Euzelians, you have aspired to the honors of Science and the dis-
tinctions of Literature. You have talent and industry-you have
resolved to ascend the hill of Science, and its pathway, however steep
and rough, cannot deter you; its summit, however lofty, cannot dis-
courage you. Here is your Standard-it speaks for you. Science and
Literature, Agriculture and Mechanics, will receive your fostering
care. All will be prosecuted with industry, and what you do you will
do well. And though your latter end, the grave and dust, are before
you, yet your immortality has commenced; your star is above the
horizon. No difficulties can deter you, no toils can appal you. Your
motto is, "Inveniam viam aut faciam." Gentlemen, Heaven prosper
you-may you be an honor to your Institution, a blessing to the State,
and a benefit to mankind.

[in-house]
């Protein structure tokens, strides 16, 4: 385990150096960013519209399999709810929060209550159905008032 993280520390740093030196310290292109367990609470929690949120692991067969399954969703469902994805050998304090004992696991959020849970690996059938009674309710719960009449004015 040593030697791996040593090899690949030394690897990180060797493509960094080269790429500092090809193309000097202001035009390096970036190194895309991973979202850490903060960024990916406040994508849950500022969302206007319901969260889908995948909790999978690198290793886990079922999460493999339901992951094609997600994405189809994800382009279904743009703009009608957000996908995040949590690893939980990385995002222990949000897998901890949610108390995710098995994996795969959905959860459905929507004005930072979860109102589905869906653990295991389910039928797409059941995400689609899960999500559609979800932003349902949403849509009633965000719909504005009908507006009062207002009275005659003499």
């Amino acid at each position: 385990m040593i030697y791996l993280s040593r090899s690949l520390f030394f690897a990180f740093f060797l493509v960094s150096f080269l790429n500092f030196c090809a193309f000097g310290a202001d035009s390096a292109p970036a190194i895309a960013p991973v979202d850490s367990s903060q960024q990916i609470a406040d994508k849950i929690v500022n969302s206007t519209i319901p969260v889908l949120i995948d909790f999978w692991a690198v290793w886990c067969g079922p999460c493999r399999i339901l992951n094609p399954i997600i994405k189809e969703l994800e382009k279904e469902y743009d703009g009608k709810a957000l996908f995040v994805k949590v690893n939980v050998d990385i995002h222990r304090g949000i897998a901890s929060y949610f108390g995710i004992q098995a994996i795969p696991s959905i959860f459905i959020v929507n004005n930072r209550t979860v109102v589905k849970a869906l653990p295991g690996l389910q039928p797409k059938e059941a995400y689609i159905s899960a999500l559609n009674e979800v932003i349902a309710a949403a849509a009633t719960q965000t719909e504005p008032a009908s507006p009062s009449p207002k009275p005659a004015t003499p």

Fellow Philomathesians, we also have entered upon the race for
intellectual honor. We too have aspired to Literary distinction. To us
life without knowledge would be as gloomy as the grave. For the
promotion of our own happiness, and especially for the extension of
our usefulness among mankind, we have resolved to be scientific
men. We have entered upon a literary course, and no difficulties, no
discouragements, shall check our progress. We have hoped great
things, and we have attempted great things. We shall never forget that
he who attempts to throw over the sun will throw higher than he who
attempts to throw over a shrub. Here is our Standard-it speaks for us.
Our motto is, "Esse quam videri malo." But while we shall always
appear as we are, we shall never be content with common
acquirements or the laurels that may wreathe the brows of other men.
With the benediction of Heaven, we shall be an honor to our Alma
Mater, a blessing to the State, and a benefit to mankind.
-From the Fourth of July Oration of James C. Dockery, at the first
public Exercises of the Literary Societies, July 4, 1845.
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